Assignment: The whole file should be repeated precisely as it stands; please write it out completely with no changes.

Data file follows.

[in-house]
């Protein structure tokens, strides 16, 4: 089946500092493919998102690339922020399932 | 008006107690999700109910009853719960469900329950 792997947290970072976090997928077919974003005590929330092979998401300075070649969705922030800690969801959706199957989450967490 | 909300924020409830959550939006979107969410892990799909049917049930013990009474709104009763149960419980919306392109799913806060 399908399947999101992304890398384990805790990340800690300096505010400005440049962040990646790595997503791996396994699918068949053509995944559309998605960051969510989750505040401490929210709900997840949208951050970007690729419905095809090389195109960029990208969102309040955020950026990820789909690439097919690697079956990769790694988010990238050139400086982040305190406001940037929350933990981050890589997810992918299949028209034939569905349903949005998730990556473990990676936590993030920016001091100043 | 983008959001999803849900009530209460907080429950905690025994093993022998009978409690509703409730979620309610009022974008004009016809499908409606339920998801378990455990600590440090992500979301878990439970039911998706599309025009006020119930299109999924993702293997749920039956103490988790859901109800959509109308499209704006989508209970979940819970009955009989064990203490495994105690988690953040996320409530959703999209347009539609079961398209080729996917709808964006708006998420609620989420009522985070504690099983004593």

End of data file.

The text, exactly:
[in-house]
């Protein structure tokens, strides 16, 4: 089946500092493919998102690339922020399932 | 008006107690999700109910009853719960469900329950 792997947290970072976090997928077919974003005590929330092979998401300075070649969705922030800690969801959706199957989450967490 | 909300924020409830959550939006979107969410892990799909049917049930013990009474709104009763149960419980919306392109799913806060 399908399947999101992304890398384990805790990340800690300096505010400005440049962040990646790595997503791996396994699918068949053509995944559309998605960051969510989750505040401490929210709900997840949208951050970007690729419905095809090389195109960029990208969102309040955020950026990820789909690439097919690697079956990769790694988010990238050139400086982040305190406001940037929350933990981050890589997810992918299949028209034939569905349903949005998730990556473990990676936590993030920016001091100043 | 983008959001999803849900009530209460907080429950905690025994093993022998009978409690509703409730979620309610009022974008004009016809499908409606339920998801378990455990600590440090992500979301878990439970039911998706599309025009006020119930299109999924993702293997749920039956103490988790859901109800959509109308499209704006989508209970979940819970009955009989064990203490495994105690988690953040996320409530959703999209347009539609079961398209080729996917709808964006708006998420609620989420009522985070504690099983004593």